Search - Knights of the Round Table on DVD

Knights of the Round Table
Knights of the Round Table
Actors: Robert Taylor, Ava Gardner, Mel Ferrer, Johnny Green, Anne Crawford
Director: Richard Thorpe
Genres: Action & Adventure, Indie & Art House, Drama
NR     2003     1hr 55min

Historical drama exposing the famous love triangle in King Arthur's Court.


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Movie Details

Actors: Robert Taylor, Ava Gardner, Mel Ferrer, Johnny Green, Anne Crawford
Director: Richard Thorpe
Creators: Johnny Green, Freddie Young, Pandro S. Berman, Jan Lustig, Noel Langley, Talbot Jennings, Thomas Malory
Genres: Action & Adventure, Indie & Art House, Drama
Sub-Genres: Classics, Indie & Art House, Drama
Studio: Warner Home Video
Format: DVD - Color,Widescreen,Anamorphic - Closed-captioned,Subtitled
DVD Release Date: 07/01/2003
Original Release Date: 01/15/1954
Theatrical Release Date: 01/15/1954
Release Year: 2003
Run Time: 1hr 55min
Screens: Color,Widescreen,Anamorphic
Number of Discs: 1
SwapaDVD Credits: 1
Total Copies: 0
Members Wishing: 5
MPAA Rating: NR (Not Rated)
Languages: English
Subtitles: English, Spanish, French
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Movie Reviews

Splendidly miscast, beautifully photographed, and watchable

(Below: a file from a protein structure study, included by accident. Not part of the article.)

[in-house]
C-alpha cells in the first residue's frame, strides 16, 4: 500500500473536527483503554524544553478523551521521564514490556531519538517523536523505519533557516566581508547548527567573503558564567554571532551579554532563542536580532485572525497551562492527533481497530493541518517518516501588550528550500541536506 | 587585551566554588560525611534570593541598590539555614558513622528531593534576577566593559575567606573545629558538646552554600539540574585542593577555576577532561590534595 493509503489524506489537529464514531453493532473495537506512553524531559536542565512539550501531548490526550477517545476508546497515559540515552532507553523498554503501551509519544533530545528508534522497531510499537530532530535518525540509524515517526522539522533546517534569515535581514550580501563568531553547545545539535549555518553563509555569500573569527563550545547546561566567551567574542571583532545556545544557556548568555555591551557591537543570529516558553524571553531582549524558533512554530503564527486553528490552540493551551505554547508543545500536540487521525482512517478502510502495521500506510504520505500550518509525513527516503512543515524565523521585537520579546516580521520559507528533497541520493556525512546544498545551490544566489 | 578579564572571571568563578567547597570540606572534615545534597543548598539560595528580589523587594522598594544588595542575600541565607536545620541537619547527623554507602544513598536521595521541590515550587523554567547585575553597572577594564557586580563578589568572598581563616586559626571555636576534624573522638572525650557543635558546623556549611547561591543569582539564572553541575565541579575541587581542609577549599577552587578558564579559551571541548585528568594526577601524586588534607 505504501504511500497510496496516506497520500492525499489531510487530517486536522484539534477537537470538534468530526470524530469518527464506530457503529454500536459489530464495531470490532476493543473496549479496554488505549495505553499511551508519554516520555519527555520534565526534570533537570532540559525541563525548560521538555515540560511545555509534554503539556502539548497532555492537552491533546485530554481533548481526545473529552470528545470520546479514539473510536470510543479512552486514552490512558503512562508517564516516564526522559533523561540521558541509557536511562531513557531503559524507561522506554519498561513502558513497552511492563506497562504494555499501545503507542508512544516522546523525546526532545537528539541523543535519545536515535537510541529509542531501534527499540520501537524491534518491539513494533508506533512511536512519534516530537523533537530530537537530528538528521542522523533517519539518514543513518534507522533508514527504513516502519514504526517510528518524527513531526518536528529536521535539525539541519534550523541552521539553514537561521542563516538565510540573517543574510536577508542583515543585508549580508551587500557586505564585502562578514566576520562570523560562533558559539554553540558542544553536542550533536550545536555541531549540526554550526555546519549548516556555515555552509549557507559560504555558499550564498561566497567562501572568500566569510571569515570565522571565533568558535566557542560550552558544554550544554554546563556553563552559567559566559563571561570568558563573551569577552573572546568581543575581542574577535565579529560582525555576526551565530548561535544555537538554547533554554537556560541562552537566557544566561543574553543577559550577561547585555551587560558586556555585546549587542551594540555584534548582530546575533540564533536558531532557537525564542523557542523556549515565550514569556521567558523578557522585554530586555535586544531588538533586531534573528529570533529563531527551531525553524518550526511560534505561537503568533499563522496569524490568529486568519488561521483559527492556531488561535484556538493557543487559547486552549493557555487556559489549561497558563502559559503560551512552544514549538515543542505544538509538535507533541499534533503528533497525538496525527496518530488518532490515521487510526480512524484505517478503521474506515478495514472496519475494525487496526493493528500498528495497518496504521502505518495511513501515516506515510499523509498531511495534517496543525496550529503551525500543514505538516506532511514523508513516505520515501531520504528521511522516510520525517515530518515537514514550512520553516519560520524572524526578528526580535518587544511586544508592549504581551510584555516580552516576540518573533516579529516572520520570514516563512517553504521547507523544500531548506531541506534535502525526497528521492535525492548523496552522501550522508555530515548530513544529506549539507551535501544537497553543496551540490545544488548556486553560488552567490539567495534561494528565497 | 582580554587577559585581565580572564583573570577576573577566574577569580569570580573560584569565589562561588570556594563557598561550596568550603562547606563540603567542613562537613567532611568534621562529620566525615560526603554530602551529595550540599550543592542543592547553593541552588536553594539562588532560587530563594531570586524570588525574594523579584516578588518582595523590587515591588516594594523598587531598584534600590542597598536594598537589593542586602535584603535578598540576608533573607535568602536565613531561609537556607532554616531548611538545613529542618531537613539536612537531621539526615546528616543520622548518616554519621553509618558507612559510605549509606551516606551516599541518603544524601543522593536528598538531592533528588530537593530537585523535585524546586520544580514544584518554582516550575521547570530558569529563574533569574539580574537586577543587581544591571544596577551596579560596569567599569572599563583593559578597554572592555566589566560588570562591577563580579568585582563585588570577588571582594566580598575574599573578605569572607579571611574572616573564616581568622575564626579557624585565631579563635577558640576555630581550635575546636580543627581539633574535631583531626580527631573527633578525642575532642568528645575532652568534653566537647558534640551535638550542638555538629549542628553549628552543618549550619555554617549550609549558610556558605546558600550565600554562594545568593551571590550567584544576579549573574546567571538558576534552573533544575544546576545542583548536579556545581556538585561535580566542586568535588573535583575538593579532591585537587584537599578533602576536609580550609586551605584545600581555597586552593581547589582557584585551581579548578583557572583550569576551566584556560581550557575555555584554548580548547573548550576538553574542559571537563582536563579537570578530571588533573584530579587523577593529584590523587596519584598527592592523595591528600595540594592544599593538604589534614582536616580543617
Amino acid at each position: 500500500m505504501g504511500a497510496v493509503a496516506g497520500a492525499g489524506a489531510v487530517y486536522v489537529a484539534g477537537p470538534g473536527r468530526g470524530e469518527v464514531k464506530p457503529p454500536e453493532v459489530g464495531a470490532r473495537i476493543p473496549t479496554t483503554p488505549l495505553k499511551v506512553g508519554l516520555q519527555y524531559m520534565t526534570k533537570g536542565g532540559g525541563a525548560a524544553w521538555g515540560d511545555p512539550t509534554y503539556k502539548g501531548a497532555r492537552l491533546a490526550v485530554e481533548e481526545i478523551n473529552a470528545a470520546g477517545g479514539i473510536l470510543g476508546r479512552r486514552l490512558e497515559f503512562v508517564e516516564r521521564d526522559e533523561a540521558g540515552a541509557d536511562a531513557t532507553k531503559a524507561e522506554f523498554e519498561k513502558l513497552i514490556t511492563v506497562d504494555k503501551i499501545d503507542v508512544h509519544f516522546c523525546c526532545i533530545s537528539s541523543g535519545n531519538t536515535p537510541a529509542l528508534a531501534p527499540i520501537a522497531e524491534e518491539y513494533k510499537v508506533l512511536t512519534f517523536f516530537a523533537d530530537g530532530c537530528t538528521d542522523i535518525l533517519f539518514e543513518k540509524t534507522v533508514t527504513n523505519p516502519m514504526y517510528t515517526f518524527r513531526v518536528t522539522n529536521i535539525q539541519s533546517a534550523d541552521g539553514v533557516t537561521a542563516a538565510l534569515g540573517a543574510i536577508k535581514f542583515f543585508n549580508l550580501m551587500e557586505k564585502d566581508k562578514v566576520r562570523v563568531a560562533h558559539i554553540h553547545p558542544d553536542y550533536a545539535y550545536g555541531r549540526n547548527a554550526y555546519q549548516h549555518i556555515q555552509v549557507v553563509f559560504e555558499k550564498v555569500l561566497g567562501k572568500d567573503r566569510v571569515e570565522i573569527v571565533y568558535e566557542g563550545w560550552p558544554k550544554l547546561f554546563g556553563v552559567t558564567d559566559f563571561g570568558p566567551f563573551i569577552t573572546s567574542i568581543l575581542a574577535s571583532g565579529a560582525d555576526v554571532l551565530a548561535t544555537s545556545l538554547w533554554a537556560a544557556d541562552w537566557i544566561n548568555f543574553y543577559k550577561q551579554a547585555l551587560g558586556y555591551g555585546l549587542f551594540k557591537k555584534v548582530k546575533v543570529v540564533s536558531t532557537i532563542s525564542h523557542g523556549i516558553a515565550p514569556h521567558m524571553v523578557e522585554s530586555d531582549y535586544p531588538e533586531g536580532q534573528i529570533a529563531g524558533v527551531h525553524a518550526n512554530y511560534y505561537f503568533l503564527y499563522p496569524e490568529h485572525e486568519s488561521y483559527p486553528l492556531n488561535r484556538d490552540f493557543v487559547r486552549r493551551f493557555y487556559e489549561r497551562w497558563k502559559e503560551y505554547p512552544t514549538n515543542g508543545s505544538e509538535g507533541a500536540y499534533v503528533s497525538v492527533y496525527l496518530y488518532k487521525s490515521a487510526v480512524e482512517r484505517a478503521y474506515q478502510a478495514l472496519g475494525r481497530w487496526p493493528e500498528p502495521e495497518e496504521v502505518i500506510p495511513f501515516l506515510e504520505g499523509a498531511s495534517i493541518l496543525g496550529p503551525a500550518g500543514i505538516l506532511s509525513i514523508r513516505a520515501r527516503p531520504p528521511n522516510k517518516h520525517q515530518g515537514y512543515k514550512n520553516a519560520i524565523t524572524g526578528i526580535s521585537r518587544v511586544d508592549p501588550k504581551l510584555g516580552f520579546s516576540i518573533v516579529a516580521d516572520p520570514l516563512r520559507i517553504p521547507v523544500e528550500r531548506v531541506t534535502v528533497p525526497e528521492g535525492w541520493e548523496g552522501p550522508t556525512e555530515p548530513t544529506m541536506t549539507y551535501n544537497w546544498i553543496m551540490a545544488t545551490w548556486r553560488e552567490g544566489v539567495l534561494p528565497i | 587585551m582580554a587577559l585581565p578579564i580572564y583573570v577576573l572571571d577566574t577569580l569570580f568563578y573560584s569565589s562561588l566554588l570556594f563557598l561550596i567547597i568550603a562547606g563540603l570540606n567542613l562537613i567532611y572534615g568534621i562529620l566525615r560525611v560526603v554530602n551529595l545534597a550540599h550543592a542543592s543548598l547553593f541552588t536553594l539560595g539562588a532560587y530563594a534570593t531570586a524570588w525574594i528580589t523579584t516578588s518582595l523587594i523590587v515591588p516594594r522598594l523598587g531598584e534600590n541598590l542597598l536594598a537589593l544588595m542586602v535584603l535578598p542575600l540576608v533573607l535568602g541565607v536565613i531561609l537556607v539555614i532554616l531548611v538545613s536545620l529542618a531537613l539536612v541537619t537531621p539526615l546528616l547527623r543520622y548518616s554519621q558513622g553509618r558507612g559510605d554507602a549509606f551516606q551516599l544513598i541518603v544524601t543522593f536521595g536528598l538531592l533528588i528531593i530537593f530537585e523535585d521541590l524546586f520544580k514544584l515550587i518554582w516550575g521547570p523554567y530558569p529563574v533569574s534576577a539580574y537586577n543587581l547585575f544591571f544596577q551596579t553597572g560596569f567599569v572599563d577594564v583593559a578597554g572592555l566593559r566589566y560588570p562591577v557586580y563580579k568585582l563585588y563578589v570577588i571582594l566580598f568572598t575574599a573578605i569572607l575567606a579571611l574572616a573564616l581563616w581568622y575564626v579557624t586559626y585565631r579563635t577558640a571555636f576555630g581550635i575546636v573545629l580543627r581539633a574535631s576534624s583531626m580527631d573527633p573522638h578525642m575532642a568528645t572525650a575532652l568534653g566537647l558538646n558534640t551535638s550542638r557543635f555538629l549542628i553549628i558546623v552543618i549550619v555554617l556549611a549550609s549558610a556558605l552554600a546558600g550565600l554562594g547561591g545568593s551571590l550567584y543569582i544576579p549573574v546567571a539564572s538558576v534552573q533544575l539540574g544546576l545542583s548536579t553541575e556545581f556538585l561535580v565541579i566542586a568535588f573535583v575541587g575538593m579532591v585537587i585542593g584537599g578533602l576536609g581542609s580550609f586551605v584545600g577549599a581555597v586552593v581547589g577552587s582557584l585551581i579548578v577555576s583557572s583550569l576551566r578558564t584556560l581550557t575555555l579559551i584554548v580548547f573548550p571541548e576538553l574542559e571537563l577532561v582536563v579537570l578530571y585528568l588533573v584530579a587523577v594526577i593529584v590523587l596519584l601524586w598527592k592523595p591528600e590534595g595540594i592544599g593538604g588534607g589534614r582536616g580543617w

H. Hodgkin | Montana | 01/15/2005
(4 out of 5 stars)

"Well, folks, it was 1954. Not many of you were there, but speaking as someone who was 10 years old when he first saw this film, it was the "thing that dreams were made of." You have to look at films from the early fifties without reference to what you get today. Good special effects meant that he studio fans actually blew all of the costumes in the same directions. The studio system was about to die. Movies paid the bills with star's faces. A 10 year old went to see the story, and this is a great story. You can watch this movie. It isn't history, or fantasy. It is just a lot of fun from a time when you could set through it a second time for free if you called you mom and asked her not to come get you for two more hours. Put this in your collection and you can watch it once a year and enjoy it. And if you really want historical accuracy, this film is it. It is just exactly what films were all about in 1954 before TV came along and shrunk everything into one syllable."
Good for Dads to watch with little boy-knights
Nicholas Dujmovic | Vienna, Virginia | 11/07/2005
(3 out of 5 stars)

"Three cheers to fellow reviewers who identified problems discerning adults will have with this film: the miscasting, the dull acting of Robert Taylor, the AWOL acting of Mel Ferrer, the bad accents, the lost plot threads (what about that Holy Grail?).

But for watching with a little boy, plastic sword in hand, this is great stuff. It's good where it needs to be good: the action, particularly the battle scenes; the scenery; the costumes and weaponry. Moreover, the talk of honor is done seriously, and the Christian piety expressed is a very good thing (and a rare thing, too, in films these days). One can talk around the business of adultery and talk about trust and promises and love on the one hand, and gossip and intrigue on the other. Overall, a delightful film for the young; my six year old son and I will be seeing this a few times. Recommended."